University athletes’ graduation rates show gender gap

Patrick Hayes

Graduation rates for University student athletes are improving, but at a far greater rate for female athletes than male, according to a report presented to the Board of Regents on Thursday.
The six-year graduation rate for men’s athletics increased from 50 percent in 1996 to 55 percent in June 1999, while women’s athletics increased from 72 percent to 81 percent during the same period, according to the data.
The graduation rate for all University students remained steady at an average of 51 percent during that time.
Overall, men’s athletics had a 49 percent average graduation rate during the three-year period. The average rate for women’s athletics was 71 percent.
Grade point averages for women’s athletics exceeded both University students and men’s athletics. For example, by fall 1999 women athletes had approximately a 3.1 GPA, compared to the general student body average, which was almost 3.0. Male athletes averaged little more than a 2.7 GPA.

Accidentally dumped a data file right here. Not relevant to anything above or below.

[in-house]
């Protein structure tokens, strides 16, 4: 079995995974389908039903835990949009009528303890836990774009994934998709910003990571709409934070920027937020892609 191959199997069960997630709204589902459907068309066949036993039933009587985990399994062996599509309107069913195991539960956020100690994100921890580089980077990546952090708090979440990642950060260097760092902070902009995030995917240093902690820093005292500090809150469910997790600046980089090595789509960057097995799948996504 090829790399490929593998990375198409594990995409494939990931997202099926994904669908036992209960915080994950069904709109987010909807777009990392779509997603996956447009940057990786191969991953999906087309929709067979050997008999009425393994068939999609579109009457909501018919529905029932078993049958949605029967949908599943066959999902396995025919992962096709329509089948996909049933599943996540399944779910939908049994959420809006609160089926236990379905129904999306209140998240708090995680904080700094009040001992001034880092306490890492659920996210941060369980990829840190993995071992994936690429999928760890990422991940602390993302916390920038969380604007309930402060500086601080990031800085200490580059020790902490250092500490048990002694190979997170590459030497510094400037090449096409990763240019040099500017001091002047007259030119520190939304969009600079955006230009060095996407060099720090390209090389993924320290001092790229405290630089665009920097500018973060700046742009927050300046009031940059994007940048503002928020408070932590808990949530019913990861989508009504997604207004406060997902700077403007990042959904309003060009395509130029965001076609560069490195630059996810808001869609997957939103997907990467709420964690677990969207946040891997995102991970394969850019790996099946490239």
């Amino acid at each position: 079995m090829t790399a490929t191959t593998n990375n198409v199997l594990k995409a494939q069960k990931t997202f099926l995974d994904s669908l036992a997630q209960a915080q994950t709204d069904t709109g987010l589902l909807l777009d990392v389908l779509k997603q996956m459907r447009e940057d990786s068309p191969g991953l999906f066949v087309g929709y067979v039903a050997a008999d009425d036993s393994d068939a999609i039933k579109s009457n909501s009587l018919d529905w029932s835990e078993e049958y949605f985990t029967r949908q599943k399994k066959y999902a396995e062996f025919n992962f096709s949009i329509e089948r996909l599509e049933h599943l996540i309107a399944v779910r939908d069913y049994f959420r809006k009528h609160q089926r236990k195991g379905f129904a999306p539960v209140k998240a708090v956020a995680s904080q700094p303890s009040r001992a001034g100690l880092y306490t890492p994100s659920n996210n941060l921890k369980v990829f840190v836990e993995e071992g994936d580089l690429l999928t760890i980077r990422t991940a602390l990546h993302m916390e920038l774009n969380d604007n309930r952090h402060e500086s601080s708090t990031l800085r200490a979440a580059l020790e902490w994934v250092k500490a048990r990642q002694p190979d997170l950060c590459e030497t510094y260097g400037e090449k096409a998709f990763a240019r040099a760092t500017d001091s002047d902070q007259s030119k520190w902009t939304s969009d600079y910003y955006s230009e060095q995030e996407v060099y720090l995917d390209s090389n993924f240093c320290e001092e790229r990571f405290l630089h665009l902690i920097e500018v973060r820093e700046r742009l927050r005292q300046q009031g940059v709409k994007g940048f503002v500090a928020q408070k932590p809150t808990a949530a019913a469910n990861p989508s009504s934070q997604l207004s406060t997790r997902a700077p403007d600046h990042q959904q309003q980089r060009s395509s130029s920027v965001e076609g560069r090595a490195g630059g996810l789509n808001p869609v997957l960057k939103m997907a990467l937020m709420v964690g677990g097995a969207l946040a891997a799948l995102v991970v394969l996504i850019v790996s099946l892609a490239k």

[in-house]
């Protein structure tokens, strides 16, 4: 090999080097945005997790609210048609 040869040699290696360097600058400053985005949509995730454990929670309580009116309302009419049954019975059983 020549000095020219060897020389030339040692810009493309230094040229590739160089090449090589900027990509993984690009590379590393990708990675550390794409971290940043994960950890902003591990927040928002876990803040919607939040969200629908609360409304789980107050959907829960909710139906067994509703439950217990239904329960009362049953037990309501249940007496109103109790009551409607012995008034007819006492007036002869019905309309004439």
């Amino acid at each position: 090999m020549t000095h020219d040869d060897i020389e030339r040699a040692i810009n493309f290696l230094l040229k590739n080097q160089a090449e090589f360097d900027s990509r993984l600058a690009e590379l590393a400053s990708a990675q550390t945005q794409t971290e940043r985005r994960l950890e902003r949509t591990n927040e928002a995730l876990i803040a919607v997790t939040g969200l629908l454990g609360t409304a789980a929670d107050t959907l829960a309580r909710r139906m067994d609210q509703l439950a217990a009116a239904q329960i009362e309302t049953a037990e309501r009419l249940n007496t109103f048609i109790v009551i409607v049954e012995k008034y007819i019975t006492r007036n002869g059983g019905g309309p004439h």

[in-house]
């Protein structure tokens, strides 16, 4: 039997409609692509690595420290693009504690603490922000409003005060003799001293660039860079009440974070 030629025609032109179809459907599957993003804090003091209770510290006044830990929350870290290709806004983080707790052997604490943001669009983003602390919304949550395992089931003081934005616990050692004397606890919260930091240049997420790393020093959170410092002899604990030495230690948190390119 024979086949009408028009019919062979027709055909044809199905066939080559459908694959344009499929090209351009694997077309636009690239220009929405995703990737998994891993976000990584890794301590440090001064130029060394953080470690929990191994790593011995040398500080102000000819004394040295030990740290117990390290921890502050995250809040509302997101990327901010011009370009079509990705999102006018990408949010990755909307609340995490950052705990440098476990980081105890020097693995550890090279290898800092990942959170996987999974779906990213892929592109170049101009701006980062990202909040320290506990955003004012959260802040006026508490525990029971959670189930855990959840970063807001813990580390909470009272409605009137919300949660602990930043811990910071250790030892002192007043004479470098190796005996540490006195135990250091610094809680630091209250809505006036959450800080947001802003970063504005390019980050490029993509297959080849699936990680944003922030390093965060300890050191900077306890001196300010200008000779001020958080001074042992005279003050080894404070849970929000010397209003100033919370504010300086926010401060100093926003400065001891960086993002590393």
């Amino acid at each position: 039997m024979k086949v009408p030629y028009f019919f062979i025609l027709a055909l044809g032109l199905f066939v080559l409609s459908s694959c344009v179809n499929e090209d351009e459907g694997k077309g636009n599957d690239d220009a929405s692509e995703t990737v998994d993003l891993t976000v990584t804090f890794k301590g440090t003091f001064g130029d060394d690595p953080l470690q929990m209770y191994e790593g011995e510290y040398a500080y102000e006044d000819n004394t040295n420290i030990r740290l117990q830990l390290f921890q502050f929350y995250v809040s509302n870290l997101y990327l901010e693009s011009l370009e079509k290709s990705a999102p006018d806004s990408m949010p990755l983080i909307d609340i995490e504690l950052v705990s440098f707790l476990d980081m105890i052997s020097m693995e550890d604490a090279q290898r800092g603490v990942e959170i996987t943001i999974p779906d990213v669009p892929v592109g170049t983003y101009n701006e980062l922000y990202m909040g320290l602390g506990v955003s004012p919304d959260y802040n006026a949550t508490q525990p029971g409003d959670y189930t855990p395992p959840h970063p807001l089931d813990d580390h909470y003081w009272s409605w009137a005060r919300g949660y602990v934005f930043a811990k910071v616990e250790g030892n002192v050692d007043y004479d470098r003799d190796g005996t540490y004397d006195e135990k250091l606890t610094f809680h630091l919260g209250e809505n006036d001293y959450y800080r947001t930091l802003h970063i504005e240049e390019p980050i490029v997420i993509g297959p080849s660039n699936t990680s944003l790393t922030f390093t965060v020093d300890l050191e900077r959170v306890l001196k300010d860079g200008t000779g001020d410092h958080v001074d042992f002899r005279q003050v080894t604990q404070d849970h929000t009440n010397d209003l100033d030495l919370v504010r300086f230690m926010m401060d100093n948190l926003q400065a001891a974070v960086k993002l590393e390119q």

“We’re proud that our student athletes take great pride in their academics,” said Chris Voelz, women’s athletics director. “We are pleased and proud of what our women have done.”
Interim Men’s Athletics Director Tom Moe said he expected better results for the male athletes.
“The raw numbers are not what I hoped for or expected,” Moe said.
He stressed the need to build on the men’s athletics programs and make sure coaches play an active role in each student athlete’s life.
“The better the program, the higher quality the student athlete will be,” Moe added.
Of the 10 men’s athletics programs, half have graduation rates below the average University student rate, with basketball at the bottom at 25 percent.
However, the yearly data required by the National Collegiate Athletic Association, presented to the regents, can be misleading, said Craig Swan, executive vice president for undergraduate education. The guidelines for the data limit the number of athletes included in the report.
The report, which accounts for 55 percent of student athletes, excludes athletes who were not actively recruited and do not have full scholarships.
Swan also said the administrative structure and faculty oversight changes that have occurred during the past year can improve the tracking of student athletes’ academic progress.
In addition to increased graduation rates, more student athletes received honors awards than last year.
In 1999, 244 athletes had a 3.0 or better GPA, up 10 from last year; 150 student athletes have received Academic All-Big Ten honors, an increase of 18.

Patrick Hayes covers the Board of Regents and welcomes comments at [email protected]